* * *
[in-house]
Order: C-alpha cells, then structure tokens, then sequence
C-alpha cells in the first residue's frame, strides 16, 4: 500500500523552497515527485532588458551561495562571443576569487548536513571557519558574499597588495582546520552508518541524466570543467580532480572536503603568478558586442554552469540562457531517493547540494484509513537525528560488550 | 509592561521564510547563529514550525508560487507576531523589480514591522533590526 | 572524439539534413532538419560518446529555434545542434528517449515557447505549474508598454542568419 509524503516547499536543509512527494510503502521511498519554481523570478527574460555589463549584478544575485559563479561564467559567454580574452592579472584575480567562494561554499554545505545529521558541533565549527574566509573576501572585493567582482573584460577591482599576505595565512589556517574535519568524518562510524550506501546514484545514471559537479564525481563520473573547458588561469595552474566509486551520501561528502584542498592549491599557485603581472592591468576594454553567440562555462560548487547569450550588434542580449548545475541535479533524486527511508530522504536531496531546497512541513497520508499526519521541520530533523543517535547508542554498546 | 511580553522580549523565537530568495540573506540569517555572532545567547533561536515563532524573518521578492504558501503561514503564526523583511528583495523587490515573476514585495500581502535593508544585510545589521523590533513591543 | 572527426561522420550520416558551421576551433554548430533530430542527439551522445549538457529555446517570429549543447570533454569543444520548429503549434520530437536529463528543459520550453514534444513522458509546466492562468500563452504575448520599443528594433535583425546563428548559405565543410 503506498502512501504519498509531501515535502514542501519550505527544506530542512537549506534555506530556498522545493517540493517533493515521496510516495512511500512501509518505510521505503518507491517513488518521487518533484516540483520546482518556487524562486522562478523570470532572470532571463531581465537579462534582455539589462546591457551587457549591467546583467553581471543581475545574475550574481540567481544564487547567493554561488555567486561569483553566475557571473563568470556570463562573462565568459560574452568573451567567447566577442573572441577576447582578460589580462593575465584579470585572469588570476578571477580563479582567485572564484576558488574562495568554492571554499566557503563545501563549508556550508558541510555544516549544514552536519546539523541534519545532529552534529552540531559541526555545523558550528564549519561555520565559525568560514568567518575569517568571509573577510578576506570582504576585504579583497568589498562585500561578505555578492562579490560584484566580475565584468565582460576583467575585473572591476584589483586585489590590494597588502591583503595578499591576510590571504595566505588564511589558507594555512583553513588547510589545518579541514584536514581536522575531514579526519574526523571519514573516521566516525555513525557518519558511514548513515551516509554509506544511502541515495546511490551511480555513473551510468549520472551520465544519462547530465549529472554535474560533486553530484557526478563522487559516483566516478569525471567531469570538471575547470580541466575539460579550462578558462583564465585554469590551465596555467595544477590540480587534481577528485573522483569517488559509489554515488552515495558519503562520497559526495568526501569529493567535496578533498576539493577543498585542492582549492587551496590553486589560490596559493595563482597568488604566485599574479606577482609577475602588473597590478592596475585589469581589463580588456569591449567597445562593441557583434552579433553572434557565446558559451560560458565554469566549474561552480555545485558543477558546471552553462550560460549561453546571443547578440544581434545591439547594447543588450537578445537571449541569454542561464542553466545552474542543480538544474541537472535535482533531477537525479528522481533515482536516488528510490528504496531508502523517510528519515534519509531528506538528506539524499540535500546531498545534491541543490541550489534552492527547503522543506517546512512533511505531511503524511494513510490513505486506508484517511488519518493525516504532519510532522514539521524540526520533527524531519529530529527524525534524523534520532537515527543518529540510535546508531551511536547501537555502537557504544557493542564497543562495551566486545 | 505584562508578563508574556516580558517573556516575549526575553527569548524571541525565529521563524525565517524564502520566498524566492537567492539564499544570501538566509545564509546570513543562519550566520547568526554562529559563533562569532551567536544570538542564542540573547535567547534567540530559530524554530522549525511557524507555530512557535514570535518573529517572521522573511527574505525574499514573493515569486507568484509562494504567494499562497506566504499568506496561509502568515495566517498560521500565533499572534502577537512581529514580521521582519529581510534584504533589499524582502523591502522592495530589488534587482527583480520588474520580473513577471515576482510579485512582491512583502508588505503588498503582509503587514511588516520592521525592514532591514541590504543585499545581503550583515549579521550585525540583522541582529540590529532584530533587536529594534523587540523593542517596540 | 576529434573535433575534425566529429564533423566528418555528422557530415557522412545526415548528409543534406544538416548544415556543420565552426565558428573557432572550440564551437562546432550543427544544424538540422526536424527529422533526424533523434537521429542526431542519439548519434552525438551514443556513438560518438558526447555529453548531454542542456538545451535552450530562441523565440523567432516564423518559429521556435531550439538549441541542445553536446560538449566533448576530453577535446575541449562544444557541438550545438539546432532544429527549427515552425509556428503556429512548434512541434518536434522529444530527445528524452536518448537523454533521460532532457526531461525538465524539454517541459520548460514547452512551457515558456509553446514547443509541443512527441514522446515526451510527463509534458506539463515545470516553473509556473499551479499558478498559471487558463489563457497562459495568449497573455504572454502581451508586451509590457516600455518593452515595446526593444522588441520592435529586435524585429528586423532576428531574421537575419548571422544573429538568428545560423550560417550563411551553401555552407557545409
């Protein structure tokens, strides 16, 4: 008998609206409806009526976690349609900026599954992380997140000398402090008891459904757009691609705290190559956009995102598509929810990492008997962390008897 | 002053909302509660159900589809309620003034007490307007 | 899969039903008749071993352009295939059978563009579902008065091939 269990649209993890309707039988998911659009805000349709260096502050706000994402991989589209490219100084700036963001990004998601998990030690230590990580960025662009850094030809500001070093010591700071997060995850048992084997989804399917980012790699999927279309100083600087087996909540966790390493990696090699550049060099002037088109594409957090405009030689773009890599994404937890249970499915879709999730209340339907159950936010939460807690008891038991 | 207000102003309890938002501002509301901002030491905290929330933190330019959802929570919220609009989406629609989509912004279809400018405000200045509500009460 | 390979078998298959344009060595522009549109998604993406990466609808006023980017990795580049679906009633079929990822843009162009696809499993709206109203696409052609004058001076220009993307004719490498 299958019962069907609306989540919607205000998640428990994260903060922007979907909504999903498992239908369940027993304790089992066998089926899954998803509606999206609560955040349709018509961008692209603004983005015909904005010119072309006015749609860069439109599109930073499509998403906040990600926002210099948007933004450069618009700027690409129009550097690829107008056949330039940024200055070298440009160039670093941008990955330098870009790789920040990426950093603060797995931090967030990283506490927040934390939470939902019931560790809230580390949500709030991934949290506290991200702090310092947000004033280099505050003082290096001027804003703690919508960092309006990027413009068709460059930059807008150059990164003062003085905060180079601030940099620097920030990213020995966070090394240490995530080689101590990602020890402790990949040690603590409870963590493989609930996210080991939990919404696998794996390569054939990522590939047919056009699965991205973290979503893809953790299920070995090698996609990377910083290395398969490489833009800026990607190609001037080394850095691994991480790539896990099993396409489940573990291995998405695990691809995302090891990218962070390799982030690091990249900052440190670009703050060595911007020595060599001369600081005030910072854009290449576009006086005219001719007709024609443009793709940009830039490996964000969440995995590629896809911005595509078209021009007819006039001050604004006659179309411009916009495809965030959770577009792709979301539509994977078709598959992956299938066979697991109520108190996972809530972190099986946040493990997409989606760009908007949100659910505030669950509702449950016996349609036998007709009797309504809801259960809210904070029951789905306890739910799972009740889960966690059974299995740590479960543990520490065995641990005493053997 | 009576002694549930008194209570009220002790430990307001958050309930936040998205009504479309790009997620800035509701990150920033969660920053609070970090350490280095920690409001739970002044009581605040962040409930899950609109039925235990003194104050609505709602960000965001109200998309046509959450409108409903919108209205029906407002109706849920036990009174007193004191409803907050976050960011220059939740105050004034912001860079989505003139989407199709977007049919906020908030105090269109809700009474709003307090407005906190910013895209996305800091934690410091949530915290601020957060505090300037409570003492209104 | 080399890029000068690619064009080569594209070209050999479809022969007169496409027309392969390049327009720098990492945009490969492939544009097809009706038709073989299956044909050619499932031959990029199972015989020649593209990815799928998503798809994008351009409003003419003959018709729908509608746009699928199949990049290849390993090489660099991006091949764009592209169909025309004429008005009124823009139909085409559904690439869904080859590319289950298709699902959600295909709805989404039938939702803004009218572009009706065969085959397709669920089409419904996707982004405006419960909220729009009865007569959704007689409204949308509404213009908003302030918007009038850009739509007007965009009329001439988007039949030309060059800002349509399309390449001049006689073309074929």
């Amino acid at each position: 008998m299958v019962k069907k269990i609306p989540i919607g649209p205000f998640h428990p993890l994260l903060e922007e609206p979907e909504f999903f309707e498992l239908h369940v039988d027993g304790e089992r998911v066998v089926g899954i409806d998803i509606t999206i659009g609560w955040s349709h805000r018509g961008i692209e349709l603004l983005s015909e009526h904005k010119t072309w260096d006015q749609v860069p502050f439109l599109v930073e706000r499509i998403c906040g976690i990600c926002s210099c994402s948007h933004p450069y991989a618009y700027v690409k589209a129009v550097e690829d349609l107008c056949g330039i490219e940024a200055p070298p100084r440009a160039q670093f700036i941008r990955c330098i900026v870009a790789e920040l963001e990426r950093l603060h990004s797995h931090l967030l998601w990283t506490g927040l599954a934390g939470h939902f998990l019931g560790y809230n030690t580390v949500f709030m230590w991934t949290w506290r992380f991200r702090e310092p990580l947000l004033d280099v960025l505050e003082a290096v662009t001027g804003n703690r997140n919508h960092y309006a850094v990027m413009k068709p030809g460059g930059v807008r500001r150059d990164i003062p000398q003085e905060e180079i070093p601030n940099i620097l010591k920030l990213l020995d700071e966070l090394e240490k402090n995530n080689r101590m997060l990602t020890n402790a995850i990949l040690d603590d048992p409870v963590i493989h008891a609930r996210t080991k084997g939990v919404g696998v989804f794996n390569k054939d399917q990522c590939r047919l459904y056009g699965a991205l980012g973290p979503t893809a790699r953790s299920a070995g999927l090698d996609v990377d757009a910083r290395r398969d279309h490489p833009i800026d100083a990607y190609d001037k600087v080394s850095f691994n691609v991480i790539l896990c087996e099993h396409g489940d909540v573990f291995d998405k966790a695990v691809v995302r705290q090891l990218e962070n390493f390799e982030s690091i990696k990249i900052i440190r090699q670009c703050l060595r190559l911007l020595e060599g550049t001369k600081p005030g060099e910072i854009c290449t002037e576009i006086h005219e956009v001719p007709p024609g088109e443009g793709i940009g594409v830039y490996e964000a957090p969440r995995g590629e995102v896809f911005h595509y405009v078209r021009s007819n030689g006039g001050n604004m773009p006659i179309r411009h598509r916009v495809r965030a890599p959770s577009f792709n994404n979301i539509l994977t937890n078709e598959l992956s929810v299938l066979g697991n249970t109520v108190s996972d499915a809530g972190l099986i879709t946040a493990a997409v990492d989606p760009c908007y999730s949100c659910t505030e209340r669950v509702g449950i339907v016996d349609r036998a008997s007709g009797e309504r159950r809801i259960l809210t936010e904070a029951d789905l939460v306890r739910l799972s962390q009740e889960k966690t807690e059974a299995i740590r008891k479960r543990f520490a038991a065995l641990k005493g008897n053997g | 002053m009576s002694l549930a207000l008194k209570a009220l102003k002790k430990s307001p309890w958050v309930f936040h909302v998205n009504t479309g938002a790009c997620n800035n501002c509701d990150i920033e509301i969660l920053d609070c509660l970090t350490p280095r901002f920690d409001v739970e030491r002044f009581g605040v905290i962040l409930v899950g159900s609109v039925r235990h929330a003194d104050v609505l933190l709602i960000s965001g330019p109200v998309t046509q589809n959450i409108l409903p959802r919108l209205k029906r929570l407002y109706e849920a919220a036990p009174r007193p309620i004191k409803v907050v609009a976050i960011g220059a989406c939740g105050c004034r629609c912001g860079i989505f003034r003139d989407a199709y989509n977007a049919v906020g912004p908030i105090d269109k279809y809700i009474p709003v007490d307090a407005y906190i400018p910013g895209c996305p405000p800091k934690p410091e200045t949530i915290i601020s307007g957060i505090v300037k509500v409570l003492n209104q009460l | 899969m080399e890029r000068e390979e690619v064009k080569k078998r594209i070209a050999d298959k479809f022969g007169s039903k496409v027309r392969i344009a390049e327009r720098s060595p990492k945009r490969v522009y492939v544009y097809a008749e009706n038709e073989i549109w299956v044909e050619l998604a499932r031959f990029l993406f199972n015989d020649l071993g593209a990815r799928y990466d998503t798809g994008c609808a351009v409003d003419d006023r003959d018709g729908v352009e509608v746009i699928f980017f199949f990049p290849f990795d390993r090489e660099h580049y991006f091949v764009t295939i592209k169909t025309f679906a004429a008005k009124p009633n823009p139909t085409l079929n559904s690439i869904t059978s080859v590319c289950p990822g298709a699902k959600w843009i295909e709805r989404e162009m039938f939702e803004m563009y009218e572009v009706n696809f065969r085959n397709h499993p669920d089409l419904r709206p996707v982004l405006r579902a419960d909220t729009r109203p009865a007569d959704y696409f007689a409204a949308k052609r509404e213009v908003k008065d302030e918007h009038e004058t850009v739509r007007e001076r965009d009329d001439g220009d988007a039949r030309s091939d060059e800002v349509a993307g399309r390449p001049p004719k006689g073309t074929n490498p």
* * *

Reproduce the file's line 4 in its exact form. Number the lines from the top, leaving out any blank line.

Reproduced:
């Protein structure tokens, strides 16, 4: 008998609206409806009526976690349609900026599954992380997140000398402090008891459904757009691609705290190559956009995102598509929810990492008997962390008897 | 002053909302509660159900589809309620003034007490307007 | 899969039903008749071993352009295939059978563009579902008065091939 269990649209993890309707039988998911659009805000349709260096502050706000994402991989589209490219100084700036963001990004998601998990030690230590990580960025662009850094030809500001070093010591700071997060995850048992084997989804399917980012790699999927279309100083600087087996909540966790390493990696090699550049060099002037088109594409957090405009030689773009890599994404937890249970499915879709999730209340339907159950936010939460807690008891038991 | 207000102003309890938002501002509301901002030491905290929330933190330019959802929570919220609009989406629609989509912004279809400018405000200045509500009460 | 390979078998298959344009060595522009549109998604993406990466609808006023980017990795580049679906009633079929990822843009162009696809499993709206109203696409052609004058001076220009993307004719490498 299958019962069907609306989540919607205000998640428990994260903060922007979907909504999903498992239908369940027993304790089992066998089926899954998803509606999206609560955040349709018509961008692209603004983005015909904005010119072309006015749609860069439109599109930073499509998403906040990600926002210099948007933004450069618009700027690409129009550097690829107008056949330039940024200055070298440009160039670093941008990955330098870009790789920040990426950093603060797995931090967030990283506490927040934390939470939902019931560790809230580390949500709030991934949290506290991200702090310092947000004033280099505050003082290096001027804003703690919508960092309006990027413009068709460059930059807008150059990164003062003085905060180079601030940099620097920030990213020995966070090394240490995530080689101590990602020890402790990949040690603590409870963590493989609930996210080991939990919404696998794996390569054939990522590939047919056009699965991205973290979503893809953790299920070995090698996609990377910083290395398969490489833009800026990607190609001037080394850095691994991480790539896990099993396409489940573990291995998405695990691809995302090891990218962070390799982030690091990249900052440190670009703050060595911007020595060599001369600081005030910072854009290449576009006086005219001719007709024609443009793709940009830039490996964000969440995995590629896809911005595509078209021009007819006039001050604004006659179309411009916009495809965030959770577009792709979301539509994977078709598959992956299938066979697991109520108190996972809530972190099986946040493990997409989606760009908007949100659910505030669950509702449950016996349609036998007709009797309504809801259960809210904070029951789905306890739910799972009740889960966690059974299995740590479960543990520490065995641990005493053997 | 009576002694549930008194209570009220002790430990307001958050309930936040998205009504479309790009997620800035509701990150920033969660920053609070970090350490280095920690409001739970002044009581605040962040409930899950609109039925235990003194104050609505709602960000965001109200998309046509959450409108409903919108209205029906407002109706849920036990009174007193004191409803907050976050960011220059939740105050004034912001860079989505003139989407199709977007049919906020908030105090269109809700009474709003307090407005906190910013895209996305800091934690410091949530915290601020957060505090300037409570003492209104 | 080399890029000068690619064009080569594209070209050999479809022969007169496409027309392969390049327009720098990492945009490969492939544009097809009706038709073989299956044909050619499932031959990029199972015989020649593209990815799928998503798809994008351009409003003419003959018709729908509608746009699928199949990049290849390993090489660099991006091949764009592209169909025309004429008005009124823009139909085409559904690439869904080859590319289950298709699902959600295909709805989404039938939702803004009218572009009706065969085959397709669920089409419904996707982004405006419960909220729009009865007569959704007689409204949308509404213009908003302030918007009038850009739509007007965009009329001439988007039949030309060059800002349509399309390449001049006689073309074929």